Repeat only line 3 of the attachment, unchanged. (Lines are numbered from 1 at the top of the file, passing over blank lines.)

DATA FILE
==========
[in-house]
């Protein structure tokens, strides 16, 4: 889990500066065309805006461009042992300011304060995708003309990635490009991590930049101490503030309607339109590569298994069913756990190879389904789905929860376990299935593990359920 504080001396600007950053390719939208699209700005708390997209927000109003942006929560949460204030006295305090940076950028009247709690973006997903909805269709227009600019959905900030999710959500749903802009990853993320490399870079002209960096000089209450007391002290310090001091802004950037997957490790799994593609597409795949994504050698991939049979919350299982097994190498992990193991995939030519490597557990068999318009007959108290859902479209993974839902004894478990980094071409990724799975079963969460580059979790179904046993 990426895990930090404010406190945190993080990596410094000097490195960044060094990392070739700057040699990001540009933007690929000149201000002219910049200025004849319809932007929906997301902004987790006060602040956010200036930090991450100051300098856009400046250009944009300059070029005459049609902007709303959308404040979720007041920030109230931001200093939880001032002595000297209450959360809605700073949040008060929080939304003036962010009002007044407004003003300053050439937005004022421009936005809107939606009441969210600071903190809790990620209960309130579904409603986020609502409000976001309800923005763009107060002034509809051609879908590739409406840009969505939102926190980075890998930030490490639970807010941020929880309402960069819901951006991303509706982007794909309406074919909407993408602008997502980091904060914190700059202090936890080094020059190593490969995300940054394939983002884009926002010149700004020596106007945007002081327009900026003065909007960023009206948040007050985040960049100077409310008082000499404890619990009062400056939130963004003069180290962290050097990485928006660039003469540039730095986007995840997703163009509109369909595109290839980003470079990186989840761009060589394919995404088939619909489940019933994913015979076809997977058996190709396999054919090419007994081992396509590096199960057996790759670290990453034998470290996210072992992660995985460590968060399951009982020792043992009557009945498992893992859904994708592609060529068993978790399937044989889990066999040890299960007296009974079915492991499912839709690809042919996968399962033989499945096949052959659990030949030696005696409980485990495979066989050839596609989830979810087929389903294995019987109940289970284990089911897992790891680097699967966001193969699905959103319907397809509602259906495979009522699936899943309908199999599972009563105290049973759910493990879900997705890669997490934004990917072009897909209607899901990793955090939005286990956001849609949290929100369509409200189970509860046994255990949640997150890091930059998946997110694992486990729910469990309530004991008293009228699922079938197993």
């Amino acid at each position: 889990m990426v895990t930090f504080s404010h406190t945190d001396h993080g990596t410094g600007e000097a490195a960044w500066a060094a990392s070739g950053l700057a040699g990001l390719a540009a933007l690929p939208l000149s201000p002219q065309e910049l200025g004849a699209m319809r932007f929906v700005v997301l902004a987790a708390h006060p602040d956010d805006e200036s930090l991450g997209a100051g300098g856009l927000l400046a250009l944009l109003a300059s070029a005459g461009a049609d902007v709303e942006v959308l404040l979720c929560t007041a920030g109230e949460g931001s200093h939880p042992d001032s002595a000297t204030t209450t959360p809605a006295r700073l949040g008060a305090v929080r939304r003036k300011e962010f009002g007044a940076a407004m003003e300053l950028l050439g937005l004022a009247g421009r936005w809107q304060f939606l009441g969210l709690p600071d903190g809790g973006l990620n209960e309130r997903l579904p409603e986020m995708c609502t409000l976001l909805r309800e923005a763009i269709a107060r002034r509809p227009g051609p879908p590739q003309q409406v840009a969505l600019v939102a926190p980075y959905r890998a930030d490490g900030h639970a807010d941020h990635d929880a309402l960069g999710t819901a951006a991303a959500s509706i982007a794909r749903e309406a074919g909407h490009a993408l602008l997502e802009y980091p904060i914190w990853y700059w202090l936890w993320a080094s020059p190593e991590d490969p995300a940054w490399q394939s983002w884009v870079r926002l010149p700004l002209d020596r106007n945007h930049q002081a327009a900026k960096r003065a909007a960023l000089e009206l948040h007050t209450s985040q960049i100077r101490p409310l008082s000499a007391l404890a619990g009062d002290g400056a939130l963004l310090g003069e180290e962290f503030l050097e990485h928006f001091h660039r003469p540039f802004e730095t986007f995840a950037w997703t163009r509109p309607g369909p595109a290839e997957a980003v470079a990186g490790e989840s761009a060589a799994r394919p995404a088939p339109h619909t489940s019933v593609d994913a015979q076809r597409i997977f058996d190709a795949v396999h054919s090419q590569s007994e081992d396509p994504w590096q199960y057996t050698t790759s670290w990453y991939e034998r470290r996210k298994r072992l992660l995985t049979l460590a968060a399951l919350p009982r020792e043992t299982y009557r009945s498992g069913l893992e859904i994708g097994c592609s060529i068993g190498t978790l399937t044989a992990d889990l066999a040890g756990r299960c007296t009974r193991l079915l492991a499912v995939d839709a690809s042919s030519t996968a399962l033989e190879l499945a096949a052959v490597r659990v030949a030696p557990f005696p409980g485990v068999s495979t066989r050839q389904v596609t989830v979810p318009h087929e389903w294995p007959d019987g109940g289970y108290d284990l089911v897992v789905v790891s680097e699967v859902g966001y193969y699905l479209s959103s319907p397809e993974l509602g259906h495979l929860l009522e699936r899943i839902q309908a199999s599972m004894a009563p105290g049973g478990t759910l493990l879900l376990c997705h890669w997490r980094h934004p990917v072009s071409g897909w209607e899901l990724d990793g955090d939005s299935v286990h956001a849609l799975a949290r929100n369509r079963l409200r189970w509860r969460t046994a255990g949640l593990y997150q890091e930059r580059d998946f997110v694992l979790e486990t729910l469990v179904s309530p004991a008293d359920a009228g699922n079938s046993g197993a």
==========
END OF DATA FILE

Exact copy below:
């Amino acid at each position: 889990m990426v895990t930090f504080s404010h406190t945190d001396h993080g990596t410094g600007e000097a490195a960044w500066a060094a990392s070739g950053l700057a040699g990001l390719a540009a933007l690929p939208l000149s201000p002219q065309e910049l200025g004849a699209m319809r932007f929906v700005v997301l902004a987790a708390h006060p602040d956010d805006e200036s930090l991450g997209a100051g300098g856009l927000l400046a250009l944009l109003a300059s070029a005459g461009a049609d902007v709303e942006v959308l404040l979720c929560t007041a920030g109230e949460g931001s200093h939880p042992d001032s002595a000297t204030t209450t959360p809605a006295r700073l949040g008060a305090v929080r939304r003036k300011e962010f009002g007044a940076a407004m003003e300053l950028l050439g937005l004022a009247g421009r936005w809107q304060f939606l009441g969210l709690p600071d903190g809790g973006l990620n209960e309130r997903l579904p409603e986020m995708c609502t409000l976001l909805r309800e923005a763009i269709a107060r002034r509809p227009g051609p879908p590739q003309q409406v840009a969505l600019v939102a926190p980075y959905r890998a930030d490490g900030h639970a807010d941020h990635d929880a309402l960069g999710t819901a951006a991303a959500s509706i982007a794909r749903e309406a074919g909407h490009a993408l602008l997502e802009y980091p904060i914190w990853y700059w202090l936890w993320a080094s020059p190593e991590d490969p995300a940054w490399q394939s983002w884009v870079r926002l010149p700004l002209d020596r106007n945007h930049q002081a327009a900026k960096r003065a909007a960023l000089e009206l948040h007050t209450s985040q960049i100077r101490p409310l008082s000499a007391l404890a619990g009062d002290g400056a939130l963004l310090g003069e180290e962290f503030l050097e990485h928006f001091h660039r003469p540039f802004e730095t986007f995840a950037w997703t163009r509109p309607g369909p595109a290839e997957a980003v470079a990186g490790e989840s761009a060589a799994r394919p995404a088939p339109h619909t489940s019933v593609d994913a015979q076809r597409i997977f058996d190709a795949v396999h054919s090419q590569s007994e081992d396509p994504w590096q199960y057996t050698t790759s670290w990453y991939e034998r470290r996210k298994r072992l992660l995985t049979l460590a968060a399951l919350p009982r020792e043992t299982y009557r009945s498992g069913l893992e859904i994708g097994c592609s060529i068993g190498t978790l399937t044989a992990d889990l066999a040890g756990r299960c007296t009974r193991l079915l492991a499912v995939d839709a690809s042919s030519t996968a399962l033989e190879l499945a096949a052959v490597r659990v030949a030696p557990f005696p409980g485990v068999s495979t066989r050839q389904v596609t989830v979810p318009h087929e389903w294995p007959d019987g109940g289970y108290d284990l089911v897992v789905v790891s680097e699967v859902g966001y193969y699905l479209s959103s319907p397809e993974l509602g259906h495979l929860l009522e699936r899943i839902q309908a199999s599972m004894a009563p105290g049973g478990t759910l493990l879900l376990c997705h890669w997490r980094h934004p990917v072009s071409g897909w209607e899901l990724d990793g955090d939005s299935v286990h956001a849609l799975a949290r929100n369509r079963l409200r189970w509860r969460t046994a255990g949640l593990y997150q890091e930059r580059d998946f997110v694992l979790e486990t729910l469990v179904s309530p004991a008293d359920a009228g699922n079938s046993g197993a």